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Minneapolis-St. Paul launches a new job-growth initiative to regain its momentum — and its identity

For decades MSP rested on glowing press clippings from the 1970s, and, indeed, continued to hold onto many of its advantages. But it had also fallen behind on other important fronts.

A few weeks back I asked Bruce Katz, head of the metropolitan policy program at the Brookings Institution, for a brief evaluation of Minneapolis-St. Paul’s competitive place in the world.

Bruce Katz
Bruce Katz

From the standpoint of metro planning, Katz said that MSP must move beyond setting the table for new business growth — necessary tasks like building light rail lines and designing attractive communities — to actually going out and knocking on doors to attract the prosperity it wants. That means higher visibility on the national stage and greater focus and energy on retaining and attracting high-quality jobs, all with an eye toward finding a new niche in a changing economy.

“The economy that got us into the recession isn’t the same one that will get us out of it,” Katz said. MSP and other competing metros will have to bolster their strengths, shore up their weaknesses and pick some targets. (Exports, green technology and medical devices seem likely bets.) “Metros should know what they do best,” Katz said, adding, “It’s not about what the public or private sector does; it’s about a partnership of both.”

That pretty much describes the recipe that MSP has begun to follow. Next month, business and civic leaders, including the mayors of Minneapolis and St. Paul, expect to hire a CEO to lead a marketing and business recruitment campaign aimed at restoring job growth to a region that had started to slip against its competition even before the current recession took hold in 2007.

Strengthening brand, expanding, attracting
“We’re going to put Greater Minneapolis-St. Paul back on the map of the national and global business economy,” said Kathy Schmidlkofer, transition CEO for the regional partnership. “We’ve got a great story to tell.” The focus will be on strengthening the metro region’s brand, expanding local companies and attracting newcomers.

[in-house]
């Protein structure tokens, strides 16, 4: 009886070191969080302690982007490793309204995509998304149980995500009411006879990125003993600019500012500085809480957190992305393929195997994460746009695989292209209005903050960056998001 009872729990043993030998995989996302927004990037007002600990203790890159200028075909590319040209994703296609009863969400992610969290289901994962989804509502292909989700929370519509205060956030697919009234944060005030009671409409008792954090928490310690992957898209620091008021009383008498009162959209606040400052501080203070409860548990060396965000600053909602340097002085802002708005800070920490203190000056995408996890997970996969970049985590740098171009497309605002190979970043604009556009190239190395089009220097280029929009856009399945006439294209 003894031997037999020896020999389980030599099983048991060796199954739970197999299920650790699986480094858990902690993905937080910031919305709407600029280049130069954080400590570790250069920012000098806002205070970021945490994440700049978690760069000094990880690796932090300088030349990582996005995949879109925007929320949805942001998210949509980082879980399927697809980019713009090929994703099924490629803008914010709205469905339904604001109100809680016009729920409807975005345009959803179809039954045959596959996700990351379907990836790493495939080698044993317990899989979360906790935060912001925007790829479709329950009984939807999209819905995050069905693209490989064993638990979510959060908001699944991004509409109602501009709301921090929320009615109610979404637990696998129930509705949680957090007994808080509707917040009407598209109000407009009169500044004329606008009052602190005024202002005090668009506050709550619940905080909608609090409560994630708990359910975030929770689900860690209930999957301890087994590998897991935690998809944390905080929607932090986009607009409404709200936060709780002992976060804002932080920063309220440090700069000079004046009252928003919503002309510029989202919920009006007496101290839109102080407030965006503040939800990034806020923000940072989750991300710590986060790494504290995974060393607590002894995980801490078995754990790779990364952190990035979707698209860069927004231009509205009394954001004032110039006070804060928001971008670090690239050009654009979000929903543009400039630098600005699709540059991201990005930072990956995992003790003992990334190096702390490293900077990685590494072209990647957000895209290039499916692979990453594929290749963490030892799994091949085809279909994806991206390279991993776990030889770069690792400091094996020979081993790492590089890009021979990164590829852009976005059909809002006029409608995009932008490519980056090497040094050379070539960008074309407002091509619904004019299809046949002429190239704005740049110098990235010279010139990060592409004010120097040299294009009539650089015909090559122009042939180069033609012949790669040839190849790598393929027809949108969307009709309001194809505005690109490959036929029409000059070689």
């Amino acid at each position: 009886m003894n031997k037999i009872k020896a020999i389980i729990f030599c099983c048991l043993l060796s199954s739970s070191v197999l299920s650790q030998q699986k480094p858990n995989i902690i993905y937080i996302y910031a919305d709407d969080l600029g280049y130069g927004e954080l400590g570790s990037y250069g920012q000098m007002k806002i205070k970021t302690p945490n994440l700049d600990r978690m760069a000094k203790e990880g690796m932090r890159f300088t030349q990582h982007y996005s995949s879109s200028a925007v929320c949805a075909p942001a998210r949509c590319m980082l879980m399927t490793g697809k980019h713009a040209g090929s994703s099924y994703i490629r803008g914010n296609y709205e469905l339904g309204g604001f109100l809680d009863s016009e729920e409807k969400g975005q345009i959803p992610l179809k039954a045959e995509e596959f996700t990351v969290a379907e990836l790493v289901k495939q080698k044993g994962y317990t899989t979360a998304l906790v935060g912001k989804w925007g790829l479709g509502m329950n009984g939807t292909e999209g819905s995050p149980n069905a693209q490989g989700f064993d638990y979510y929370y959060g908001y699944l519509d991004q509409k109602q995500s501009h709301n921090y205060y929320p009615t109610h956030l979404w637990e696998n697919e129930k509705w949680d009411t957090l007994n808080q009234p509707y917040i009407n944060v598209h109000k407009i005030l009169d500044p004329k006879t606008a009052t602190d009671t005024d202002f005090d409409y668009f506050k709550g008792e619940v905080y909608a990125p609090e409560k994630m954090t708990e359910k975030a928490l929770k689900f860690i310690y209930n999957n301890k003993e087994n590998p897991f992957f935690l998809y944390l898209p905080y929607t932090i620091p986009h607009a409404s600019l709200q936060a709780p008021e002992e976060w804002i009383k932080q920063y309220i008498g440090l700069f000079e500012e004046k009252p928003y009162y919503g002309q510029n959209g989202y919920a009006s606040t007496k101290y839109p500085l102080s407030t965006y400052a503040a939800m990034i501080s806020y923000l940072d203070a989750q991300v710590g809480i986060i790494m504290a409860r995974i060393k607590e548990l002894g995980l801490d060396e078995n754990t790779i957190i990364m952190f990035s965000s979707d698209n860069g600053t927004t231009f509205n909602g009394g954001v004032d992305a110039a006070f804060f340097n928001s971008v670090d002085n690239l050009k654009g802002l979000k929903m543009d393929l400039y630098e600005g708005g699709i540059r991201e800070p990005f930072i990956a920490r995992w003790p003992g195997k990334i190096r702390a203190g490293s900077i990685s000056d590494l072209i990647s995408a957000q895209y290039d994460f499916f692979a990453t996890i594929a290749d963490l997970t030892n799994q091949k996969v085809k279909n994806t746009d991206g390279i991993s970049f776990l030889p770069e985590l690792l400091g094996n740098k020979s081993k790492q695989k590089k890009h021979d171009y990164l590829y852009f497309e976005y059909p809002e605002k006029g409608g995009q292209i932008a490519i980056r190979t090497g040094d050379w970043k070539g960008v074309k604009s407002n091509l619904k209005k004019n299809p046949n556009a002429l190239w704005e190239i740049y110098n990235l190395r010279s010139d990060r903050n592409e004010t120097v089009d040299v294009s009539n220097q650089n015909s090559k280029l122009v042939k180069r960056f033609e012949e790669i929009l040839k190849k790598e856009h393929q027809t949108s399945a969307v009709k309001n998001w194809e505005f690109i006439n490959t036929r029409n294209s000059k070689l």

The back story on all this should be familiar. For decades MSP had rested on glowing press clippings from the 1970s, and, indeed, continued to hold onto many of its advantages — an educated work force, a highly rated quality of life, a solid base for research and a remarkable concentration of Fortune 500 companies.

But it had also fallen behind on other important fronts — the pace of job growth and wage growth, the cost of doing business, work force supply, the achievement of minorities, the ability to attract top talent and the conversion of ideas into commercial products.

Also lacking was a unified marketing effort and a clear identity. It has been hard to attract jobs to a metro region that has fallen off the radar screen and doesn’t quite know what to call itself. Increasingly, media reports referred to “Minnesota” — a confusing term in an economic competition waged almost entirely among metro areas.

Shortcomings seen in late ’90s
Mark Yudof, the former University of Minnesota president, and David Kidwell, the U’s former business dean, sounded an alarm on these shortcomings in the late 1990s. The Star Tribune chimed in with a series that asked a provocative question: “Compete or Retreat?” Former Met Council Chairman Curt Johnson best described MSP’s ambivalence. “We love to admire our problems,” he said, referring to the 20 or so task forces and study groups assembled to think and talk, but not necessarily to act.

Now, at a critical moment in the recovery, MSP seems poised to act. A private/public organization geared toward recruiting business and marketing the metro region fills an obvious void. Local and statewide chambers of commerce and other business groups haven’t coalesced to do the job. The economic development agencies of Minneapolis, St. Paul and other metro cities tend to compete more than cooperate. The state, meanwhile, spends almost nothing on marketing and — aside from taxes and regulations — is nearly irrelevant to the economic competition at hand.